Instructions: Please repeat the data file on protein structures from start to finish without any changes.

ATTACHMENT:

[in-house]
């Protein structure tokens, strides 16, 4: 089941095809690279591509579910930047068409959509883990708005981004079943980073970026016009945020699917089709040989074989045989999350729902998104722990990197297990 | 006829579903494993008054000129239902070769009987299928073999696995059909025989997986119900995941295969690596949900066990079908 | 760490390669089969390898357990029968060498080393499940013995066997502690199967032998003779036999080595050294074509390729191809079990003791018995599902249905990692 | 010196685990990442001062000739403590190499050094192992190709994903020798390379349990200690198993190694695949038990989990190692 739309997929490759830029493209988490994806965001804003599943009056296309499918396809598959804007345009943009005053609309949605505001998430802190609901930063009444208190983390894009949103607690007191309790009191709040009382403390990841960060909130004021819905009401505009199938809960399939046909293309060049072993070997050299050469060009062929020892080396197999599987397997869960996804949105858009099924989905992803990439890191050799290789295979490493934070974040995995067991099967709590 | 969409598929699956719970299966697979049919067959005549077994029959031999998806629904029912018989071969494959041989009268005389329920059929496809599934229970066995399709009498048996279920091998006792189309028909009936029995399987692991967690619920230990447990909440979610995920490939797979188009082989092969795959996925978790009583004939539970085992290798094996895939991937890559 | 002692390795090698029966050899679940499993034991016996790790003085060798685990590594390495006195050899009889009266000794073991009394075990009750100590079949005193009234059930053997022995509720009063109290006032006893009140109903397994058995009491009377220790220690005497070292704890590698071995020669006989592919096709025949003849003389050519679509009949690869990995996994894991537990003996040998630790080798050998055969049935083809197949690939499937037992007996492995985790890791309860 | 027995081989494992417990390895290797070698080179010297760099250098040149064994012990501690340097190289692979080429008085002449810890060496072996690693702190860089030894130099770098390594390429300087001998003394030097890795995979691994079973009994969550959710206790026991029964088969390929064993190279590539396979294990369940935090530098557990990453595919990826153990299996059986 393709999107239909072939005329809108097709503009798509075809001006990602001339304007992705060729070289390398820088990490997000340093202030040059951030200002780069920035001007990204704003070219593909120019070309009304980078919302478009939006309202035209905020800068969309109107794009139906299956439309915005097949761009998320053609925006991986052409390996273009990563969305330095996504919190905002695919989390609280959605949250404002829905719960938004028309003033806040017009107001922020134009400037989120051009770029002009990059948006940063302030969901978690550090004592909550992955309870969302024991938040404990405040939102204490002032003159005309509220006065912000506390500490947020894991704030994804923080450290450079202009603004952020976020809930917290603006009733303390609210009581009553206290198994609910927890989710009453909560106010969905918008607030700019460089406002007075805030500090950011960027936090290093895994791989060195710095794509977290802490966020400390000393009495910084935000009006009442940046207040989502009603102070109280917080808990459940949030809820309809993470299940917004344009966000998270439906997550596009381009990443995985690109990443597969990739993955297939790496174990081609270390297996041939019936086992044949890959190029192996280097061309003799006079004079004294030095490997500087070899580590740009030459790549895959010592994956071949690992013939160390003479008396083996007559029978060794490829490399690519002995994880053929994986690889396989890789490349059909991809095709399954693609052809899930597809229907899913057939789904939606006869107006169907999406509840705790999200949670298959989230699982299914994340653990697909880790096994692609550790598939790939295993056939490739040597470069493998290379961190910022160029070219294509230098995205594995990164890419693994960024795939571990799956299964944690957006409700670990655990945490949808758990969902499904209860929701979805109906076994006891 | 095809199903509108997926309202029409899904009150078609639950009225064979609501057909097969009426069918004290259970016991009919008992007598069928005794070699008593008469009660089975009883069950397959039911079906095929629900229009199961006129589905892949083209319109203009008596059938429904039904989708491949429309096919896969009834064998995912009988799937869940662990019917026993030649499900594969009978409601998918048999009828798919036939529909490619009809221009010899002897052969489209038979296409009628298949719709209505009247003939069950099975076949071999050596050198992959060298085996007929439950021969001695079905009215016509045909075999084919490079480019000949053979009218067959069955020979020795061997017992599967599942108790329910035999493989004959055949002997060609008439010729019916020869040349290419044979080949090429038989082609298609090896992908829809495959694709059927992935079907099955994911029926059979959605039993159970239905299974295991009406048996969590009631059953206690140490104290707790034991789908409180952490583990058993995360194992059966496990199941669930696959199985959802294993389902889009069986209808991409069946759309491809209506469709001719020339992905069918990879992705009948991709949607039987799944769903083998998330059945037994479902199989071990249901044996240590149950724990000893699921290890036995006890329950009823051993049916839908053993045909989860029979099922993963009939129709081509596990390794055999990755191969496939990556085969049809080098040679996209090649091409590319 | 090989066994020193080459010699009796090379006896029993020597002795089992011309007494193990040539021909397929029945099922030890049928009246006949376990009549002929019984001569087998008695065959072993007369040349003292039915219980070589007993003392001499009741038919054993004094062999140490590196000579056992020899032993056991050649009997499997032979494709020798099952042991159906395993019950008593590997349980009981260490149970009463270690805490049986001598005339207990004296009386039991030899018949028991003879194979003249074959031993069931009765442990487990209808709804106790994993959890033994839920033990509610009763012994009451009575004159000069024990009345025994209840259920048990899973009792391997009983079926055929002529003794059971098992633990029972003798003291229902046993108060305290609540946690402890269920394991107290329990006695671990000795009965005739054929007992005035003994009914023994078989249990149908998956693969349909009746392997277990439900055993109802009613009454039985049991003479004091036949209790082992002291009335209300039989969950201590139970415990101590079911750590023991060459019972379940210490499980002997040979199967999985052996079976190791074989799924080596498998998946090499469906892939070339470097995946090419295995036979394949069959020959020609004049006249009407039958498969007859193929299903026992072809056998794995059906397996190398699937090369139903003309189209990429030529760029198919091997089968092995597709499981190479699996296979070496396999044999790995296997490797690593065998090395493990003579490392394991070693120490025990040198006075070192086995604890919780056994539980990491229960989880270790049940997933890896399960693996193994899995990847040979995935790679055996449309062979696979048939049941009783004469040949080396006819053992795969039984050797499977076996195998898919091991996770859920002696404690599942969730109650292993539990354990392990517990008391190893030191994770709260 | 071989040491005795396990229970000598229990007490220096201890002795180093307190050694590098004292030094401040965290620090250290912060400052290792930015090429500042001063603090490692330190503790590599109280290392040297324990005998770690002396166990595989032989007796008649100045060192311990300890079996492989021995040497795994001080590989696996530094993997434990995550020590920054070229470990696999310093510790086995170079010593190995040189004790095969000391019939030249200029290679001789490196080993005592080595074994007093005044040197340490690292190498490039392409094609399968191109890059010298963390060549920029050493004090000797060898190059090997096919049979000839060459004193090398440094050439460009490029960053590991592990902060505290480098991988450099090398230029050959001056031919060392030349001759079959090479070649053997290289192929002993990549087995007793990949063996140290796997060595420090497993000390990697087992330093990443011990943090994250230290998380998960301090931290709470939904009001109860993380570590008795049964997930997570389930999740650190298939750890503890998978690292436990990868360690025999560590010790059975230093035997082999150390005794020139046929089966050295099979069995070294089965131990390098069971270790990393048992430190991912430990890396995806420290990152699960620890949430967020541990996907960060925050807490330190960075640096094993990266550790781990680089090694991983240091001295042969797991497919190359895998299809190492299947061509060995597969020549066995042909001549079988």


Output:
[in-house]
């Protein structure tokens, strides 16, 4: 089941095809690279591509579910930047068409959509883990708005981004079943980073970026016009945020699917089709040989074989045989999350729902998104722990990197297990 | 006829579903494993008054000129239902070769009987299928073999696995059909025989997986119900995941295969690596949900066990079908 | 760490390669089969390898357990029968060498080393499940013995066997502690199967032998003779036999080595050294074509390729191809079990003791018995599902249905990692 | 010196685990990442001062000739403590190499050094192992190709994903020798390379349990200690198993190694695949038990989990190692 739309997929490759830029493209988490994806965001804003599943009056296309499918396809598959804007345009943009005053609309949605505001998430802190609901930063009444208190983390894009949103607690007191309790009191709040009382403390990841960060909130004021819905009401505009199938809960399939046909293309060049072993070997050299050469060009062929020892080396197999599987397997869960996804949105858009099924989905992803990439890191050799290789295979490493934070974040995995067991099967709590 | 969409598929699956719970299966697979049919067959005549077994029959031999998806629904029912018989071969494959041989009268005389329920059929496809599934229970066995399709009498048996279920091998006792189309028909009936029995399987692991967690619920230990447990909440979610995920490939797979188009082989092969795959996925978790009583004939539970085992290798094996895939991937890559 | 002692390795090698029966050899679940499993034991016996790790003085060798685990590594390495006195050899009889009266000794073991009394075990009750100590079949005193009234059930053997022995509720009063109290006032006893009140109903397994058995009491009377220790220690005497070292704890590698071995020669006989592919096709025949003849003389050519679509009949690869990995996994894991537990003996040998630790080798050998055969049935083809197949690939499937037992007996492995985790890791309860 | 027995081989494992417990390895290797070698080179010297760099250098040149064994012990501690340097190289692979080429008085002449810890060496072996690693702190860089030894130099770098390594390429300087001998003394030097890795995979691994079973009994969550959710206790026991029964088969390929064993190279590539396979294990369940935090530098557990990453595919990826153990299996059986 393709999107239909072939005329809108097709503009798509075809001006990602001339304007992705060729070289390398820088990490997000340093202030040059951030200002780069920035001007990204704003070219593909120019070309009304980078919302478009939006309202035209905020800068969309109107794009139906299956439309915005097949761009998320053609925006991986052409390996273009990563969305330095996504919190905002695919989390609280959605949250404002829905719960938004028309003033806040017009107001922020134009400037989120051009770029002009990059948006940063302030969901978690550090004592909550992955309870969302024991938040404990405040939102204490002032003159005309509220006065912000506390500490947020894991704030994804923080450290450079202009603004952020976020809930917290603006009733303390609210009581009553206290198994609910927890989710009453909560106010969905918008607030700019460089406002007075805030500090950011960027936090290093895994791989060195710095794509977290802490966020400390000393009495910084935000009006009442940046207040989502009603102070109280917080808990459940949030809820309809993470299940917004344009966000998270439906997550596009381009990443995985690109990443597969990739993955297939790496174990081609270390297996041939019936086992044949890959190029192996280097061309003799006079004079004294030095490997500087070899580590740009030459790549895959010592994956071949690992013939160390003479008396083996007559029978060794490829490399690519002995994880053929994986690889396989890789490349059909991809095709399954693609052809899930597809229907899913057939789904939606006869107006169907999406509840705790999200949670298959989230699982299914994340653990697909880790096994692609550790598939790939295993056939490739040597470069493998290379961190910022160029070219294509230098995205594995990164890419693994960024795939571990799956299964944690957006409700670990655990945490949808758990969902499904209860929701979805109906076994006891 | 095809199903509108997926309202029409899904009150078609639950009225064979609501057909097969009426069918004290259970016991009919008992007598069928005794070699008593008469009660089975009883069950397959039911079906095929629900229009199961006129589905892949083209319109203009008596059938429904039904989708491949429309096919896969009834064998995912009988799937869940662990019917026993030649499900594969009978409601998918048999009828798919036939529909490619009809221009010899002897052969489209038979296409009628298949719709209505009247003939069950099975076949071999050596050198992959060298085996007929439950021969001695079905009215016509045909075999084919490079480019000949053979009218067959069955020979020795061997017992599967599942108790329910035999493989004959055949002997060609008439010729019916020869040349290419044979080949090429038989082609298609090896992908829809495959694709059927992935079907099955994911029926059979959605039993159970239905299974295991009406048996969590009631059953206690140490104290707790034991789908409180952490583990058993995360194992059966496990199941669930696959199985959802294993389902889009069986209808991409069946759309491809209506469709001719020339992905069918990879992705009948991709949607039987799944769903083998998330059945037994479902199989071990249901044996240590149950724990000893699921290890036995006890329950009823051993049916839908053993045909989860029979099922993963009939129709081509596990390794055999990755191969496939990556085969049809080098040679996209090649091409590319 | 090989066994020193080459010699009796090379006896029993020597002795089992011309007494193990040539021909397929029945099922030890049928009246006949376990009549002929019984001569087998008695065959072993007369040349003292039915219980070589007993003392001499009741038919054993004094062999140490590196000579056992020899032993056991050649009997499997032979494709020798099952042991159906395993019950008593590997349980009981260490149970009463270690805490049986001598005339207990004296009386039991030899018949028991003879194979003249074959031993069931009765442990487990209808709804106790994993959890033994839920033990509610009763012994009451009575004159000069024990009345025994209840259920048990899973009792391997009983079926055929002529003794059971098992633990029972003798003291229902046993108060305290609540946690402890269920394991107290329990006695671990000795009965005739054929007992005035003994009914023994078989249990149908998956693969349909009746392997277990439900055993109802009613009454039985049991003479004091036949209790082992002291009335209300039989969950201590139970415990101590079911750590023991060459019972379940210490499980002997040979199967999985052996079976190791074989799924080596498998998946090499469906892939070339470097995946090419295995036979394949069959020959020609004049006249009407039958498969007859193929299903026992072809056998794995059906397996190398699937090369139903003309189209990429030529760029198919091997089968092995597709499981190479699996296979070496396999044999790995296997490797690593065998090395493990003579490392394991070693120490025990040198006075070192086995604890919780056994539980990491229960989880270790049940997933890896399960693996193994899995990847040979995935790679055996449309062979696979048939049941009783004469040949080396006819053992795969039984050797499977076996195998898919091991996770859920002696404690599942969730109650292993539990354990392990517990008391190893030191994770709260 | 071989040491005795396990229970000598229990007490220096201890002795180093307190050694590098004292030094401040965290620090250290912060400052290792930015090429500042001063603090490692330190503790590599109280290392040297324990005998770690002396166990595989032989007796008649100045060192311990300890079996492989021995040497795994001080590989696996530094993997434990995550020590920054070229470990696999310093510790086995170079010593190995040189004790095969000391019939030249200029290679001789490196080993005592080595074994007093005044040197340490690292190498490039392409094609399968191109890059010298963390060549920029050493004090000797060898190059090997096919049979000839060459004193090398440094050439460009490029960053590991592990902060505290480098991988450099090398230029050959001056031919060392030349001759079959090479070649053997290289192929002993990549087995007793990949063996140290796997060595420090497993000390990697087992330093990443011990943090994250230290998380998960301090931290709470939904009001109860993380570590008795049964997930997570389930999740650190298939750890503890998978690292436990990868360690025999560590010790059975230093035997082999150390005794020139046929089966050295099979069995070294089965131990390098069971270790990393048992430190991912430990890396995806420290990152699960620890949430967020541990996907960060925050807490330190960075640096094993990266550790781990680089090694991983240091001295042969797991497919190359895998299809190492299947061509060995597969020549066995042909001549079988």